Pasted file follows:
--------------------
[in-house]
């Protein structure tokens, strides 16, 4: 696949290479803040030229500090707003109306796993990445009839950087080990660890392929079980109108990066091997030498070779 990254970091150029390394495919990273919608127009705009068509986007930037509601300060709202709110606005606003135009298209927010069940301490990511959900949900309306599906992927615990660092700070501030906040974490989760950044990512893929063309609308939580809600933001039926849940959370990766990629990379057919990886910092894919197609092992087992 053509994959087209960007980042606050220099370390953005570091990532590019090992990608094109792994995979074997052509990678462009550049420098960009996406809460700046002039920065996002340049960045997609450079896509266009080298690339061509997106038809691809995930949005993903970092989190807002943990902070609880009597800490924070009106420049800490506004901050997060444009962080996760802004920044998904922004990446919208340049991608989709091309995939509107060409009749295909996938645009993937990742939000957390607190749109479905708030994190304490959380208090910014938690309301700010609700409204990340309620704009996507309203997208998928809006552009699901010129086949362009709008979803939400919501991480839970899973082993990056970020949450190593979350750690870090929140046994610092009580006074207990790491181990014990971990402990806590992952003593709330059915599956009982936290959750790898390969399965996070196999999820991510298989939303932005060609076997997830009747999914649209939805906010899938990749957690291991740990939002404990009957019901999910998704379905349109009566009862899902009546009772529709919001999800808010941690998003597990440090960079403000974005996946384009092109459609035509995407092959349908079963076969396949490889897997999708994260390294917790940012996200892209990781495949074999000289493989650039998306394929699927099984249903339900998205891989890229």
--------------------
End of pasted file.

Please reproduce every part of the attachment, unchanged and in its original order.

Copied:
[in-house]
């Protein structure tokens, strides 16, 4: 696949290479803040030229500090707003109306796993990445009839950087080990660890392929079980109108990066091997030498070779 990254970091150029390394495919990273919608127009705009068509986007930037509601300060709202709110606005606003135009298209927010069940301490990511959900949900309306599906992927615990660092700070501030906040974490989760950044990512893929063309609308939580809600933001039926849940959370990766990629990379057919990886910092894919197609092992087992 053509994959087209960007980042606050220099370390953005570091990532590019090992990608094109792994995979074997052509990678462009550049420098960009996406809460700046002039920065996002340049960045997609450079896509266009080298690339061509997106038809691809995930949005993903970092989190807002943990902070609880009597800490924070009106420049800490506004901050997060444009962080996760802004920044998904922004990446919208340049991608989709091309995939509107060409009749295909996938645009993937990742939000957390607190749109479905708030994190304490959380208090910014938690309301700010609700409204990340309620704009996507309203997208998928809006552009699901010129086949362009709008979803939400919501991480839970899973082993990056970020949450190593979350750690870090929140046994610092009580006074207990790491181990014990971990402990806590992952003593709330059915599956009982936290959750790898390969399965996070196999999820991510298989939303932005060609076997997830009747999914649209939805906010899938990749957690291991740990939002404990009957019901999910998704379905349109009566009862899902009546009772529709919001999800808010941690998003597990440090960079403000974005996946384009092109459609035509995407092959349908079963076969396949490889897997999708994260390294917790940012996200892209990781495949074999000289493989650039998306394929699927099984249903339900998205891989890229």